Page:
“The more racing the better, but I also think there’s a pent up demand for having it locally in the middle Tennessee area, and we’re going to meet that demand,” Moses said. “I think, quite frankly, it’s going to be a great place to watch racing. I think it did well in its 10 years in existence. But without a Cup race, it’s hard to make that work anywhere. I think even in a place like Nashville in middle Tennessee, these folks travel all around the country to follow NASCAR, and we want them to not to have to travel too far.”

Moses’s resume speaks for itself. He was just leading one of the more prominent XFL teams before the COVID-19 pandemic forced the cancellation of the season and is extremely well-connected in the D.C. metro area. That’s where he’s been his entire professional career.

So why take this job?

“Coming off the experience I just had, I wanted to be very circumspective about what I was going to do next,” he said. “All that I have heard around the industry about [Mike Tatoian] in particular, but everybody at Dover, was unanimously positive. I wanted to make sure the folks I worked with in my next move were going to have their values aligned with mine, and who I knew would give me the support to take on the task they’ve hired me to take on. I feel very comfortable with that at Dover and the folks at NASCAR, who have welcomed me with open arms.”

In terms of goals, immediate and down the road, Moses is focused on getting the ball rolling on the Superspeedway’s return to Cup racing in 2021, and understands assembling a team of dedicated workers, while also leaning on the folks at Dover, will aid in his first foray with motorsports.

Furthermore, his objective is to reestablish the geographical area as a mainstay for NASCAR for years to come. Not only for the racing, but for the experience.

“For me, it’s also a rebrand for the track and for racing in that part of Middle Tennessee,” he said. “We’ve got to make sure that we stay in the public consciousness, that we communicate the type of experience that folks will have when they come to the superspeedway. I know a lot of people in that area, but I’m going to know a whole lot more tomorrow, the next day, week and week after that. That process needs to start ASAP.”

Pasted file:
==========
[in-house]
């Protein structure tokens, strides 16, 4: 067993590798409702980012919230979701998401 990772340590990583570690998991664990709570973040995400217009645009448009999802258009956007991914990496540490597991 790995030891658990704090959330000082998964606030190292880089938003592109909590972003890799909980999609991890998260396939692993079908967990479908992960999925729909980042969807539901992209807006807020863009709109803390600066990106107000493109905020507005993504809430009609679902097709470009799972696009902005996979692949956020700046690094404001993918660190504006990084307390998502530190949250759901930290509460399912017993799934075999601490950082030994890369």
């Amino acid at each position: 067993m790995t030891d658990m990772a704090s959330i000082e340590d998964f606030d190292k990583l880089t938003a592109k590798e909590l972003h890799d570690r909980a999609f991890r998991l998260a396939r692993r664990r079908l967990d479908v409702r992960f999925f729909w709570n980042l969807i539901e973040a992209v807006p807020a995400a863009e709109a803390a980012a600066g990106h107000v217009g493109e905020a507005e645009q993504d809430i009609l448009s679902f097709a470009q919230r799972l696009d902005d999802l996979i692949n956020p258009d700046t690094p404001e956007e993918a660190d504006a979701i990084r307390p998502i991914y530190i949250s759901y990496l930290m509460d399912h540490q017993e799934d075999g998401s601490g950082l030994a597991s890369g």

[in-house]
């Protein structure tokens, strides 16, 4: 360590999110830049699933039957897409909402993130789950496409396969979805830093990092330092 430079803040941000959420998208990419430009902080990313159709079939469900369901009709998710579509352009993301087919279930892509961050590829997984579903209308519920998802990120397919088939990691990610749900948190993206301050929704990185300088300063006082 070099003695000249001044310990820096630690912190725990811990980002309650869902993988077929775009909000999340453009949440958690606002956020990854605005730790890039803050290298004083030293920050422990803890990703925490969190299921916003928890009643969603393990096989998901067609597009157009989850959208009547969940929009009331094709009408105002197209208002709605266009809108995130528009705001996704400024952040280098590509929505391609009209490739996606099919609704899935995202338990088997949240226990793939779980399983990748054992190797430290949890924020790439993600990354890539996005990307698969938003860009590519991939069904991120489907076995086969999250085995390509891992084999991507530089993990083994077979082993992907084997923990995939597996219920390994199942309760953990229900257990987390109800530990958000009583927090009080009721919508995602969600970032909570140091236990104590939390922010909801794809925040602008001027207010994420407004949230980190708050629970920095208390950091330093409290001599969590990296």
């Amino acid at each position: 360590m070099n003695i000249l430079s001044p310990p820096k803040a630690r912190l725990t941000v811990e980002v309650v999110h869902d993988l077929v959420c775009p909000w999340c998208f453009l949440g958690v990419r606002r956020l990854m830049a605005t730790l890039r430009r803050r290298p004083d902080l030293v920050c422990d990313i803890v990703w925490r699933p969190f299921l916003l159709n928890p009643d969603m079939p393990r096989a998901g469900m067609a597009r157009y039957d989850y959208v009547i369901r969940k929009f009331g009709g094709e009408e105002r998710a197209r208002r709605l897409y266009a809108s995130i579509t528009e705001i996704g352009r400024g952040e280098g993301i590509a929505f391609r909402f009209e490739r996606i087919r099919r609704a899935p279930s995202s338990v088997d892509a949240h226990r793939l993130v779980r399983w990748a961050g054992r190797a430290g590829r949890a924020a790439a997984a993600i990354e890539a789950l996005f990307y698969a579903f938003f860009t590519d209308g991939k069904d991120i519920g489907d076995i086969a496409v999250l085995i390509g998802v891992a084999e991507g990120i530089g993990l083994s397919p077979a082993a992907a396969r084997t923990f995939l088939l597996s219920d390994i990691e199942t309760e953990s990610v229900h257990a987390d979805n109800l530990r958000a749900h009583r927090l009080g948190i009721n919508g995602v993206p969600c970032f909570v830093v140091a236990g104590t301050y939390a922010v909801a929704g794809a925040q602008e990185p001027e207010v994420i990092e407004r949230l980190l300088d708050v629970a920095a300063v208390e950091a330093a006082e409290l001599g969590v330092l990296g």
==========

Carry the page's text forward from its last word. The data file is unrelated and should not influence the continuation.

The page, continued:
The Music City is already home to multiple professional sports teams and is in the process of growing that footprint. Moses’s vision is to have the Superspeedway in the same breath as the teams that have become synonymous with the city, and the community involvement will follow suit.

“I think it’s about becoming an indispensable and invaluable part of the sports landscape in Tennessee. You’ve got the Predators, the Titans, MLS is coming out there, there’s some talk about a baseball team maybe coming. I think racing fits in nicely. I could not think of a better city to be moving from my beloved Washington D.C. to continue my career than Nashville. It’s hot for all things: sports, entertainment, live events, and they’ve got some pretty good hot chicken too.”

To some, the timing of hiring a Black man in a leadership position for a predominantly white sport is not a coincidence. Tatoian realizes that thought process, but encouraged those to view what he’s done, and the rest will speak for itself.

“The easiest thing to do is look at his experience,” he said. “He is well positioned to have a big impact on our company from a leadership, event curation and executing events standpoint. If you look at his resume, I think it really does dissuade people from thinking it was just a current, convenient decision to make.

“We were looking for the best qualified president of our track. Regardless of male, female, political persuasion, race, we were just looking for the best person. Erik, we felt, had all the skillsets. His resume and experience does prove that out. If people will just take one more second to look at his qualifications, they’ll find out he is well qualified to do great in this sport.”

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Al Torney

Why is it so damn important that I know that this man is black? He’s obviously qualified for the job. His race has nothing to do with his ability to perform. In fact many would take it as his race was the reason he got the job. Which would be wrong..


It’s like the woman says: “You’ll never know!”